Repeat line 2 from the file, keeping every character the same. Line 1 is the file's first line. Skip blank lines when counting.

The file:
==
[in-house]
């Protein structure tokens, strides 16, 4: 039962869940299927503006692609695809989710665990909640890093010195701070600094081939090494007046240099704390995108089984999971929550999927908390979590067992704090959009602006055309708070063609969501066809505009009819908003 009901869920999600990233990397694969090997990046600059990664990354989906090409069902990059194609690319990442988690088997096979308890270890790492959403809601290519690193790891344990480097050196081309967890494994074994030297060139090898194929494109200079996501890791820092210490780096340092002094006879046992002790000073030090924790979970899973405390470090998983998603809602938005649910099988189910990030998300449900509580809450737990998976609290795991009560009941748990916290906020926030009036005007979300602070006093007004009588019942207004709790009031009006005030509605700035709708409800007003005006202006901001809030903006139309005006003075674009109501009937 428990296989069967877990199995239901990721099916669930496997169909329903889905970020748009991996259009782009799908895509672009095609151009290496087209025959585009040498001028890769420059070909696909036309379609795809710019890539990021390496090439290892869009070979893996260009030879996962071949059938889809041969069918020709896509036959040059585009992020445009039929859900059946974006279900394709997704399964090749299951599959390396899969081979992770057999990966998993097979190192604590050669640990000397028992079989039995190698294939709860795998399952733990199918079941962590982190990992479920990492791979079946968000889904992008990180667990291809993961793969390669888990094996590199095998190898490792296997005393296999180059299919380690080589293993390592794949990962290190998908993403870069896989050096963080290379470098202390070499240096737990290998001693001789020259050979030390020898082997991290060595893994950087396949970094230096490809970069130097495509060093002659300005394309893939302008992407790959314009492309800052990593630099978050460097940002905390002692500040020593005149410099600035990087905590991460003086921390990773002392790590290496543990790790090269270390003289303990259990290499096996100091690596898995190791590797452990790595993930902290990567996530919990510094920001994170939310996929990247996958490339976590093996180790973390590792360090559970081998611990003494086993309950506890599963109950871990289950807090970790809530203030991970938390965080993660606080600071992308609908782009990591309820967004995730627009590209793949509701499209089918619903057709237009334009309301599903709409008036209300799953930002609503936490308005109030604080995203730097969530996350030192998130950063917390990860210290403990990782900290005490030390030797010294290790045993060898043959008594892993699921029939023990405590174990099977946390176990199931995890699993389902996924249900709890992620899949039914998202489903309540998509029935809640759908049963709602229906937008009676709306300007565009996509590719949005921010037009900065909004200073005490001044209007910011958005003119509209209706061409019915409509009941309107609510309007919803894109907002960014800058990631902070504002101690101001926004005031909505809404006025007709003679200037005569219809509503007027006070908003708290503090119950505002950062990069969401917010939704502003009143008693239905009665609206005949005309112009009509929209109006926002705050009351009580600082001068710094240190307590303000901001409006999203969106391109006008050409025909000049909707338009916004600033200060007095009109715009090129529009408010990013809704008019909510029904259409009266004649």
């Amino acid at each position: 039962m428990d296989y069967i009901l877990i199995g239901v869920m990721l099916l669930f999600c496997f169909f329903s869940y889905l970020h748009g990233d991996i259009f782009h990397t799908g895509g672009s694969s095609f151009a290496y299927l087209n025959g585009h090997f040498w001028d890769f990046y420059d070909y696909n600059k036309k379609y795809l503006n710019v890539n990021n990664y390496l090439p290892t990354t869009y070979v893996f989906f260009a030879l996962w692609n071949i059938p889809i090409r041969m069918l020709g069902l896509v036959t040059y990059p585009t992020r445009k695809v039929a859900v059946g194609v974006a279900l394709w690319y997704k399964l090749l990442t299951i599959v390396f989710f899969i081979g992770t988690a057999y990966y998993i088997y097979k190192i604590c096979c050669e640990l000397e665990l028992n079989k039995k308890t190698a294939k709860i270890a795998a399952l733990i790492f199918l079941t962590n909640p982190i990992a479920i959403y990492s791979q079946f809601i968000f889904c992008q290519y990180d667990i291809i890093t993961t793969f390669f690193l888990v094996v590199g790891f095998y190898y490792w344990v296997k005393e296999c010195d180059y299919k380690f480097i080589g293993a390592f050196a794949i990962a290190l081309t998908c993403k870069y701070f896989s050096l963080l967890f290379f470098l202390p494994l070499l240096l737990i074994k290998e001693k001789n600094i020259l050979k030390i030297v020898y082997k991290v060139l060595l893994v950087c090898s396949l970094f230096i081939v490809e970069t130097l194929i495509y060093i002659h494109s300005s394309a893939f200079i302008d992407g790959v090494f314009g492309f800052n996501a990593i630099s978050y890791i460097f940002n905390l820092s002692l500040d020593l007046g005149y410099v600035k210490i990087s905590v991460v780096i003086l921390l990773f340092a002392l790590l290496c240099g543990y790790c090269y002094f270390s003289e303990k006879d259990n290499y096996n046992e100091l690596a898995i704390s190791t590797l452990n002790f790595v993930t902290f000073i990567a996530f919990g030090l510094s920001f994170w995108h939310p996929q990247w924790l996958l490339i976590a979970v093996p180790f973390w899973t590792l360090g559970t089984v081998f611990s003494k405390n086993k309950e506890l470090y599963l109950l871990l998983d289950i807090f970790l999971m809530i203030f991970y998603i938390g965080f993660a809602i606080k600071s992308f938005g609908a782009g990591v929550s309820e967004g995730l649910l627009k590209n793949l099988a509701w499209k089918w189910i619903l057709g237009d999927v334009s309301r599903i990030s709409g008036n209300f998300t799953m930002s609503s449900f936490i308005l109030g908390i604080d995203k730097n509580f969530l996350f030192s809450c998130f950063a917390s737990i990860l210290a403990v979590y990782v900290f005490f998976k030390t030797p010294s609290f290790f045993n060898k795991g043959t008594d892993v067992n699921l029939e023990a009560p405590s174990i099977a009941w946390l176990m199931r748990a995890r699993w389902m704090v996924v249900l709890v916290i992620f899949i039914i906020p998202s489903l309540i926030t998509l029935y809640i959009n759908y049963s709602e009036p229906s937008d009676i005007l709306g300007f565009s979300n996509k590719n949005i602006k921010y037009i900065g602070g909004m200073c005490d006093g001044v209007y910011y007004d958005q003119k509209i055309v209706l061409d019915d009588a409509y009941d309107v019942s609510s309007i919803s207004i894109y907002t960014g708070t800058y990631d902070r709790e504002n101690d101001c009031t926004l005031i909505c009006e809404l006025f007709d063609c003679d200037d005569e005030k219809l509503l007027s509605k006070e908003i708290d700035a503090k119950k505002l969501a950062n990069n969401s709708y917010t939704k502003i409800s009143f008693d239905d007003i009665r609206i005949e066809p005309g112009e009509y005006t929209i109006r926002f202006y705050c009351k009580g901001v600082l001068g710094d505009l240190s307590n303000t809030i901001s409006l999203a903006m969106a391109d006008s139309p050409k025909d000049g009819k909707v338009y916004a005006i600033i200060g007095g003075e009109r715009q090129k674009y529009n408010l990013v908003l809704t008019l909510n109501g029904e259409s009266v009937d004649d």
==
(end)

């Protein structure tokens, strides 16, 4: 039962869940299927503006692609695809989710665990909640890093010195701070600094081939090494007046240099704390995108089984999971929550999927908390979590067992704090959009602006055309708070063609969501066809505009009819908003 009901869920999600990233990397694969090997990046600059990664990354989906090409069902990059194609690319990442988690088997096979308890270890790492959403809601290519690193790891344990480097050196081309967890494994074994030297060139090898194929494109200079996501890791820092210490780096340092002094006879046992002790000073030090924790979970899973405390470090998983998603809602938005649910099988189910990030998300449900509580809450737990998976609290795991009560009941748990916290906020926030009036005007979300602070006093007004009588019942207004709790009031009006005030509605700035709708409800007003005006202006901001809030903006139309005006003075674009109501009937 428990296989069967877990199995239901990721099916669930496997169909329903889905970020748009991996259009782009799908895509672009095609151009290496087209025959585009040498001028890769420059070909696909036309379609795809710019890539990021390496090439290892869009070979893996260009030879996962071949059938889809041969069918020709896509036959040059585009992020445009039929859900059946974006279900394709997704399964090749299951599959390396899969081979992770057999990966998993097979190192604590050669640990000397028992079989039995190698294939709860795998399952733990199918079941962590982190990992479920990492791979079946968000889904992008990180667990291809993961793969390669888990094996590199095998190898490792296997005393296999180059299919380690080589293993390592794949990962290190998908993403870069896989050096963080290379470098202390070499240096737990290998001693001789020259050979030390020898082997991290060595893994950087396949970094230096490809970069130097495509060093002659300005394309893939302008992407790959314009492309800052990593630099978050460097940002905390002692500040020593005149410099600035990087905590991460003086921390990773002392790590290496543990790790090269270390003289303990259990290499096996100091690596898995190791590797452990790595993930902290990567996530919990510094920001994170939310996929990247996958490339976590093996180790973390590792360090559970081998611990003494086993309950506890599963109950871990289950807090970790809530203030991970938390965080993660606080600071992308609908782009990591309820967004995730627009590209793949509701499209089918619903057709237009334009309301599903709409008036209300799953930002609503936490308005109030604080995203730097969530996350030192998130950063917390990860210290403990990782900290005490030390030797010294290790045993060898043959008594892993699921029939023990405590174990099977946390176990199931995890699993389902996924249900709890992620899949039914998202489903309540998509029935809640759908049963709602229906937008009676709306300007565009996509590719949005921010037009900065909004200073005490001044209007910011958005003119509209209706061409019915409509009941309107609510309007919803894109907002960014800058990631902070504002101690101001926004005031909505809404006025007709003679200037005569219809509503007027006070908003708290503090119950505002950062990069969401917010939704502003009143008693239905009665609206005949005309112009009509929209109006926002705050009351009580600082001068710094240190307590303000901001409006999203969106391109006008050409025909000049909707338009916004600033200060007095009109715009090129529009408010990013809704008019909510029904259409009266004649």